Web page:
Perreau, 19, married 35-year-old Emil Frank Gallo, a business executive in 1960; it was the first marriage for both parties. They had two children: Gina Maria Gallo Paris, a filmmaker, and Robert Anthony Gallo, a guitarist. They divorced in 1967.
She wed Gene Harve deRuelle in 1970, a production manager and son of director Harve Foster, with whom she had two additional children: Danielle deRuelle Bianco and Keith deRuelle. Her second marriage ended in 2000.
|1943||Madame Curie||Ève Curie||Uncredited|
|1944||Two Girls and a Sailor||Jean as a child||Uncredited|
|Mr. Skeffington||Fanny at age 2||As Ghislaine Perreau|
|The Seventh Cross||Annie Roeder||Uncredited|
|The Master Race||Baby||As Ghislaine Perreau|
|1945||God Is My Co-Pilot||Robin Lee Scott||Uncredited|
|Voice of the Whistler||Bobbie|
|Yolanda and the Thief||Gigi||As Ghislaine Perreau|
|1946||To Each His Own||Virgie Ingham||Uncredited|
|High Barbaree||Young Nancy||Uncredited|
|Alias Mr. Twilight||Susan||As Gi-Gi Perreau|
|1947||Song of Love||Julie|
|Green Dolphin Street||Veronica|
|1948||The Sainted Sisters||Beasley girl||Uncredited|
|Enchantment||Lark as a Child|
|Roseanna McCoy||Allifair McCoy|
|Song of Surrender||Faith Beecham|
|My Foolish Heart||Ramona|
|1950||Shadow on the Wall||Susan Starrling|
|Never a Dull Moment||Tina|
|For Heaven's Sake||Item|
|1951||The Lady Pays Off||Diane Braddock|
|Reunion in Reno||Margaret 'Maggie' Angeline Linaker|
|Week-End with Father||Anne Stubbs|
|1952||Has Anybody Seen My Gal?||Roberta Blaisdell|
|Bonzo Goes to College||Betsy|
|1955||There's Always Tomorrow||Ellen|
|1956||The Man in the Gray Flannel Suit||Susan Hopkins|
|Dance with Me, Henry||Shelley|
|1958||The Cool and the Crazy||Amy|
|Wild Heritage||'Missouri' Breslin|
|1961||Look in Any Window||Eileen Lowell|
|Tammy Tell Me True||Rita|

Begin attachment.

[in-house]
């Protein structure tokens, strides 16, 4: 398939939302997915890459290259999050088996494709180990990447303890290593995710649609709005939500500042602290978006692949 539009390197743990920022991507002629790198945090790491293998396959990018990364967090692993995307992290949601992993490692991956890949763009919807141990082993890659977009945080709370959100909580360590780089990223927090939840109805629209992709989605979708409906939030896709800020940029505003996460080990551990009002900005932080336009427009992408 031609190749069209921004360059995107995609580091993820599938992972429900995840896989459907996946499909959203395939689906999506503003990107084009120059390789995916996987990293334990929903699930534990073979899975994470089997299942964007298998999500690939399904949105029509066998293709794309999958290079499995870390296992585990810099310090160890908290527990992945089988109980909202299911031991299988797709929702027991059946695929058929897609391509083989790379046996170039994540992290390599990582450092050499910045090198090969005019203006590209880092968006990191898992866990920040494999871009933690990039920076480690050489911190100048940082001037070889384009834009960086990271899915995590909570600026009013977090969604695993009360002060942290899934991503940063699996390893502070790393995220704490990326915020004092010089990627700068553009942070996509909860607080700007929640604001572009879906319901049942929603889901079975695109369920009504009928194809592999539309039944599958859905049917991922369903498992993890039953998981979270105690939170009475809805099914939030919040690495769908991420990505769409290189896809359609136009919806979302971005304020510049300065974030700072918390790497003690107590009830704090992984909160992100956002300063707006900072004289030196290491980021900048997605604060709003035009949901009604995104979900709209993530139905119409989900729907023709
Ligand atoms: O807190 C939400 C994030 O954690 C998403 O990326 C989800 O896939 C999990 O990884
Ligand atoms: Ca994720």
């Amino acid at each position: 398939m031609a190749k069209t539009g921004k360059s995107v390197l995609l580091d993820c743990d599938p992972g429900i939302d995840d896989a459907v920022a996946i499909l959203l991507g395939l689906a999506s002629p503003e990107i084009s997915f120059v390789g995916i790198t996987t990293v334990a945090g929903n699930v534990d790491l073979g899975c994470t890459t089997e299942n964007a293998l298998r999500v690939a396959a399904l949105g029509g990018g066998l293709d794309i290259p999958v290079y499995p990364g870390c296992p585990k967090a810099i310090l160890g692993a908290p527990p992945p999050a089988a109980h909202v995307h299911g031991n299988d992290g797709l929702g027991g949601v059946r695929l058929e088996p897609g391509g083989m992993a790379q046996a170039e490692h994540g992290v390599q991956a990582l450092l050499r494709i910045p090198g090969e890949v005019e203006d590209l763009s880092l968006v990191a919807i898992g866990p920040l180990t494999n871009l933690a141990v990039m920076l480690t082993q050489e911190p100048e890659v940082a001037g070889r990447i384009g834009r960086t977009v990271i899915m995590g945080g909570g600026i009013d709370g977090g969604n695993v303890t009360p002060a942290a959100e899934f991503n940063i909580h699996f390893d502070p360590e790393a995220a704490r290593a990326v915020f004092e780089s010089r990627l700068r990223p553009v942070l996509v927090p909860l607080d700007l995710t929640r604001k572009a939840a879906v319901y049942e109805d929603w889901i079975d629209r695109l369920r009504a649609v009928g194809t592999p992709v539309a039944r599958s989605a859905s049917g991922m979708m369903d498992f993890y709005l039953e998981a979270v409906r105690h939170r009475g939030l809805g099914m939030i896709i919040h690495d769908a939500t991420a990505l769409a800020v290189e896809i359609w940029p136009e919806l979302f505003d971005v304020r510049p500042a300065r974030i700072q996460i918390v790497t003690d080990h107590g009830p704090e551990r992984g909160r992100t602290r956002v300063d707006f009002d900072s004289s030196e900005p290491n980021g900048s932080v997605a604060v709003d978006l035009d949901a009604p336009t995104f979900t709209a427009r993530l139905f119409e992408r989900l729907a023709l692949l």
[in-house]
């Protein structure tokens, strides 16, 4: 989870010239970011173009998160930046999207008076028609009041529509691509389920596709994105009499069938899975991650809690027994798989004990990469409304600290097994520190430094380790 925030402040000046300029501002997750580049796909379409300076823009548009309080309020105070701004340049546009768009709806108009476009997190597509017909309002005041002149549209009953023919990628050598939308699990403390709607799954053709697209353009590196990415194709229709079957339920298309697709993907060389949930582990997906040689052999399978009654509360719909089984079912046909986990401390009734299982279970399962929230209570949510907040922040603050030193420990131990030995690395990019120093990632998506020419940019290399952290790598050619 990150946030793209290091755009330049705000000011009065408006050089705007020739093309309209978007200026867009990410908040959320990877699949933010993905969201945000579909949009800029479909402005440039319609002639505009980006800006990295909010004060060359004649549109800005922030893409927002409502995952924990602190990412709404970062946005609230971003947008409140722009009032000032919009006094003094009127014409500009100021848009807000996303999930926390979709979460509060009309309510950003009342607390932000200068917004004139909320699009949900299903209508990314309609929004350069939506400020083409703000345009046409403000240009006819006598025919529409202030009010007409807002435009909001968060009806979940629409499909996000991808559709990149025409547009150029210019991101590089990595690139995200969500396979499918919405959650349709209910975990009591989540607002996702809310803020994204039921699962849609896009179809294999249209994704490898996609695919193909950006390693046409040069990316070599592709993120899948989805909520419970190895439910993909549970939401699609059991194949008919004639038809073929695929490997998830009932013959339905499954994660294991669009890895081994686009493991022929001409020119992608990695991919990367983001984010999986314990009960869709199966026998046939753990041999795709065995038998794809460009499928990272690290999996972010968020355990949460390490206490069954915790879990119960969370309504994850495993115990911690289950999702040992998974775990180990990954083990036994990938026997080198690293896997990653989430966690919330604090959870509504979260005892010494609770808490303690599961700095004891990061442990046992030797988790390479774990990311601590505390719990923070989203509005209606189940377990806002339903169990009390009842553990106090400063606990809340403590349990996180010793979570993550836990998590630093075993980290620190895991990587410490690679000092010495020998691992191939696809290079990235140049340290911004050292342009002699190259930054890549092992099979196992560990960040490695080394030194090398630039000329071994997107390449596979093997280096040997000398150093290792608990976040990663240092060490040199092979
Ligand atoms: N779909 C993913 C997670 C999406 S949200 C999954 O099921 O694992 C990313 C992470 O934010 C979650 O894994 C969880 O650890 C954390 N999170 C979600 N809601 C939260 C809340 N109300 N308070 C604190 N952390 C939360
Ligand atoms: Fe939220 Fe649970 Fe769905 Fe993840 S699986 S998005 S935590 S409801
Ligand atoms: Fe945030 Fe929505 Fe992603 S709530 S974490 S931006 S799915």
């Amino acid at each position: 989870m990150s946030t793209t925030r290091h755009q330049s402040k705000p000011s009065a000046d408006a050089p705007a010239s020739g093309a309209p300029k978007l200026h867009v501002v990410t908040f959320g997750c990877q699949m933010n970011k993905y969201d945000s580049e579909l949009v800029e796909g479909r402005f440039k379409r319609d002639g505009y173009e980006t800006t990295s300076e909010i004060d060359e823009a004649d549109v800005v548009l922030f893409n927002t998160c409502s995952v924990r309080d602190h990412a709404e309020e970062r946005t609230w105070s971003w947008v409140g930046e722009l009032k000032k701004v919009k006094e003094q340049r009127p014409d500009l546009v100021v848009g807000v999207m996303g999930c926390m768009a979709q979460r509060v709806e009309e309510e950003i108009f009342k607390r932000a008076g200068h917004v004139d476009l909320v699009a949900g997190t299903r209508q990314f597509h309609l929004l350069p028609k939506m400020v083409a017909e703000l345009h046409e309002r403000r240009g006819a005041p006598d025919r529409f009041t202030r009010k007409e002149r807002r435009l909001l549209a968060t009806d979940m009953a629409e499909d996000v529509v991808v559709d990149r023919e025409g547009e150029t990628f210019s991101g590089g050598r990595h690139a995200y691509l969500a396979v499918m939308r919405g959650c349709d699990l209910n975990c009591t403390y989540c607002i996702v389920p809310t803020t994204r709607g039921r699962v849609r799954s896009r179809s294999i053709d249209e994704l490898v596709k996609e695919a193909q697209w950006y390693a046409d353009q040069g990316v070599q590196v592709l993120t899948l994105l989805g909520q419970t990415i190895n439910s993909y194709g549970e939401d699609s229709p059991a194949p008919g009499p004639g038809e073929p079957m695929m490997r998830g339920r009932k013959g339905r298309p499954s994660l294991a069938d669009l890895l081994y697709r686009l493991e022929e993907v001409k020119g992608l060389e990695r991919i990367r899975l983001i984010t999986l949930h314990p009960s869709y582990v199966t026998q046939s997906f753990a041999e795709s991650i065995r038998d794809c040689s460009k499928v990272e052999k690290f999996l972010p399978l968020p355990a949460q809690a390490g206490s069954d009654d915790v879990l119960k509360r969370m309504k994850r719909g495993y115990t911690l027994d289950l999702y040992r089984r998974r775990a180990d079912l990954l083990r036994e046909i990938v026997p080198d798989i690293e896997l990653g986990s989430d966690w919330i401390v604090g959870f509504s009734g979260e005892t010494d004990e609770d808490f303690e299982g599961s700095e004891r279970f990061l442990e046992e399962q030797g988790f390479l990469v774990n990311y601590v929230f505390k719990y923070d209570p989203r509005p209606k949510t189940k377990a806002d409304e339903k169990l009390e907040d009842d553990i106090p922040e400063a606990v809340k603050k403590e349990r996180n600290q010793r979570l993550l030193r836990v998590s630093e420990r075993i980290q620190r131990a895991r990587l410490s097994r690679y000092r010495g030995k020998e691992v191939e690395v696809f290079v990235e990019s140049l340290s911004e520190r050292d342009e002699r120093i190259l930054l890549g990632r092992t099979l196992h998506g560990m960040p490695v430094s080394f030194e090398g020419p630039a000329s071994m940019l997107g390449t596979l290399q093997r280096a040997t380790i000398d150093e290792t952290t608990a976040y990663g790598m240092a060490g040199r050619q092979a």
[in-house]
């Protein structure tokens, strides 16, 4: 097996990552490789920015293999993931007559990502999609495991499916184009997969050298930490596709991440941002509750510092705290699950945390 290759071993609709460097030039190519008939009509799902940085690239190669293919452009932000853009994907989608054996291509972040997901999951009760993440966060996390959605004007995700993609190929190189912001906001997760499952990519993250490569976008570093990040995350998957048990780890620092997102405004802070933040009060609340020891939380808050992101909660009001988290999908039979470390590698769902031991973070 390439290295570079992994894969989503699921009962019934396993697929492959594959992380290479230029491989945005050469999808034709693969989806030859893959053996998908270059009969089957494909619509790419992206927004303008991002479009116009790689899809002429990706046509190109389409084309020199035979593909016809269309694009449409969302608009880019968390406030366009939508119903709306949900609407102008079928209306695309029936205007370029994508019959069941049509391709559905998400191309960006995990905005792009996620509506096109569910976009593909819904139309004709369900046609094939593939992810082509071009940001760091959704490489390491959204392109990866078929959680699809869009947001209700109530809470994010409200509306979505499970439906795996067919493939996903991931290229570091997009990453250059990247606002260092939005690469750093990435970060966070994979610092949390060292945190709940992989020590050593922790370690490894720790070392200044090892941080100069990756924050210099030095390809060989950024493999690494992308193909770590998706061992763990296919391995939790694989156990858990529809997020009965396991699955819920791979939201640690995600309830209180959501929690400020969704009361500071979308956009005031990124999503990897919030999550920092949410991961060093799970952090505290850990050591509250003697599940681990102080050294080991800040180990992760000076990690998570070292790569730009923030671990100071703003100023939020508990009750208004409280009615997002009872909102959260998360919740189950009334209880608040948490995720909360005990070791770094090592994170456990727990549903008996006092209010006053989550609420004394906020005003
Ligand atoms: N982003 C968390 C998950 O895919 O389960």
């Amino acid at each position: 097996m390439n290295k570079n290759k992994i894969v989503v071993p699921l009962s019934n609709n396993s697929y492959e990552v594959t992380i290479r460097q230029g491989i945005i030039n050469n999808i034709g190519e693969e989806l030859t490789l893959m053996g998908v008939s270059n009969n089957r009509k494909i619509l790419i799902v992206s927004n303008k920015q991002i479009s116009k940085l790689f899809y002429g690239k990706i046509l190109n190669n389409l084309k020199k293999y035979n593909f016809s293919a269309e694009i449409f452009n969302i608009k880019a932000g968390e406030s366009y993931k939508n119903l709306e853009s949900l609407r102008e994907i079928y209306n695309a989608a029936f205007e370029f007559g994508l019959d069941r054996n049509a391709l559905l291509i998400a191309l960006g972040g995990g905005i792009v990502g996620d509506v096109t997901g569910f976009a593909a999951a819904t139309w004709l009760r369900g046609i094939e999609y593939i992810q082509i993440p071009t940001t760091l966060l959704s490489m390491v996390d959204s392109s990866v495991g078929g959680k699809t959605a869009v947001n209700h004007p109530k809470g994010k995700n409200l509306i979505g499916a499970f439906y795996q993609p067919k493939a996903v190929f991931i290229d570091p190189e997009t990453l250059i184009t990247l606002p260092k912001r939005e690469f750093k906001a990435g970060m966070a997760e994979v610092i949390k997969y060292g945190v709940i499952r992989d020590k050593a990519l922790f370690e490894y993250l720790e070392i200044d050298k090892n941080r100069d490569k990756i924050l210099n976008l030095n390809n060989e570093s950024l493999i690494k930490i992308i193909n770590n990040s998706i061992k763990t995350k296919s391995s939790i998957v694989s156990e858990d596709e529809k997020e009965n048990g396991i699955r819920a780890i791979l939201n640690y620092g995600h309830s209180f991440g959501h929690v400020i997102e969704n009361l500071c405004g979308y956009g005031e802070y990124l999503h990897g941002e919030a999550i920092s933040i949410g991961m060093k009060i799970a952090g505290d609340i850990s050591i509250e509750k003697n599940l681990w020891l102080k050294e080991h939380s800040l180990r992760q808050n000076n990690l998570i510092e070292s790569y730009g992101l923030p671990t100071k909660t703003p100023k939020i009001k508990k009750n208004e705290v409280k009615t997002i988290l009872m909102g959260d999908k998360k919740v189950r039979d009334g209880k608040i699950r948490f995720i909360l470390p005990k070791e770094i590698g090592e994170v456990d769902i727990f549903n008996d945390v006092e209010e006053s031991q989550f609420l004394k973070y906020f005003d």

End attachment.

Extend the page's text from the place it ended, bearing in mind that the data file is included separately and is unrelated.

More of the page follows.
|1967||Hell on Wheels||Sue|
|Journey to the Center of Time||Karen White|
|1977||High Seas Hijack||Patricia Haber||English version|
|2008||Fly Me to the Moon||Amelia||Voice, uncredited|
|2010||A Turtle's Tale: Sammy's Adventures||Whale||Voice|
|2011||Time Again||Old Lady|
|2017||Crash: The Animated Movie||Grandma Swift||Voice|
- Room, Adrian (10 January 2014). "Dictionary of Pseudonyms: 13,000 Assumed Names and Their Origins, 5th ed". McFarland. Retrieved 16 February 2019 – via Google Books.
- James Bacon (August 25, 1960). "My, How Time Flies! Gigi Perreau, Former Child Star, Plans Oct. 1 Wedding". Lubbock Avalanche-Journal. Associated Press – via Newspapers.com.
- Edith Rosenblatt (December 1, 1951). "Top Child Movie Actress Honored at Luncheon". Pittsburgh Post-Gazette.
- "Gigi Perreau". Donna Reed Foundation for the Performing Arts (donnareed.org). Retrieved January 3, 2010.
- Adebowale, Temi (19 May 2018). "Meghan Markle Spotted Her Old Drama Teacher During the Royal Carriage Ride". Town & Country. Retrieved 16 February 2019.
- "Gigi Perreau – Hollywood Walk of Fame". Hollywood Walk of Fame. Retrieved November 17, 2011.
- "19th Annual Youth in Film Awards". Young Artist Awards. Archived from the original on April 14, 2015. Retrieved November 17, 2011.
- Brumburgh, Gary (Fall 2016). "Gigi Perreau: The Major Little Minor". Films of the Golden Age (86): 38–52.
- "Gigi Perreau Marries Business Executive". Abilene Reporter-News. October 2, 1960 – via Newspapers.com.
- Goldrup, Tom and Jim (2002). Growing Up on the Set: Interviews with 39 Former Child Actors of Film and Television. McFarland & Co. p. 266-232. ISBN 1476613702.
- Best, Marc (1971). Those Endearing Young Charms: Child Performers of the Screen. South Brunswick and New York: Barnes & Co., pp. 209–214.